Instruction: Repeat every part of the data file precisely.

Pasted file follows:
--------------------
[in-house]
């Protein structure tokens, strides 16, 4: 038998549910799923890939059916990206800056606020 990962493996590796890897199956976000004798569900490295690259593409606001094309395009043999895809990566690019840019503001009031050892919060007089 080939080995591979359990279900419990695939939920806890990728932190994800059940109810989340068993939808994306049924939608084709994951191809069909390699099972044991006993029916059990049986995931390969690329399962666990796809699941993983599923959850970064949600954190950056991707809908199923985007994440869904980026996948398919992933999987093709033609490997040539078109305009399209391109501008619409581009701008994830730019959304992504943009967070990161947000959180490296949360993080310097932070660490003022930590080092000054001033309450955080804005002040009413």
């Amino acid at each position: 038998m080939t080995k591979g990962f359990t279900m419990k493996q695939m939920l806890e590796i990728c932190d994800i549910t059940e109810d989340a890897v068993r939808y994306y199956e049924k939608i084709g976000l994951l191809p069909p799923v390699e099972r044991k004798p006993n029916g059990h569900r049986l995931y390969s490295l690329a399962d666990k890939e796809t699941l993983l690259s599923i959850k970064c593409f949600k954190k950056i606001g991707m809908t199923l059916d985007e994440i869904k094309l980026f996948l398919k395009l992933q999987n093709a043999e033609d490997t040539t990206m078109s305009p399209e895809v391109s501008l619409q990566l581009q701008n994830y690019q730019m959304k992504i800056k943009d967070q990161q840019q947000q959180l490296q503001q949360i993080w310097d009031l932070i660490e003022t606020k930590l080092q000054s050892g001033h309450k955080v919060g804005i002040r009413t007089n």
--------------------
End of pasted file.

[in-house]
């Protein structure tokens, strides 16, 4: 038998549910799923890939059916990206800056606020 990962493996590796890897199956976000004798569900490295690259593409606001094309395009043999895809990566690019840019503001009031050892919060007089 080939080995591979359990279900419990695939939920806890990728932190994800059940109810989340068993939808994306049924939608084709994951191809069909390699099972044991006993029916059990049986995931390969690329399962666990796809699941993983599923959850970064949600954190950056991707809908199923985007994440869904980026996948398919992933999987093709033609490997040539078109305009399209391109501008619409581009701008994830730019959304992504943009967070990161947000959180490296949360993080310097932070660490003022930590080092000054001033309450955080804005002040009413």
């Amino acid at each position: 038998m080939t080995k591979g990962f359990t279900m419990k493996q695939m939920l806890e590796i990728c932190d994800i549910t059940e109810d989340a890897v068993r939808y994306y199956e049924k939608i084709g976000l994951l191809p069909p799923v390699e099972r044991k004798p006993n029916g059990h569900r049986l995931y390969s490295l690329a399962d666990k890939e796809t699941l993983l690259s599923i959850k970064c593409f949600k954190k950056i606001g991707m809908t199923l059916d985007e994440i869904k094309l980026f996948l398919k395009l992933q999987n093709a043999e033609d490997t040539t990206m078109s305009p399209e895809v391109s501008l619409q990566l581009q701008n994830y690019q730019m959304k992504i800056k943009d967070q990161q840019q947000q959180l490296q503001q949360i993080w310097d009031l932070i660490e003022t606020k930590l080092q000054s050892g001033h309450k955080v919060g804005i002040r009413t007089n």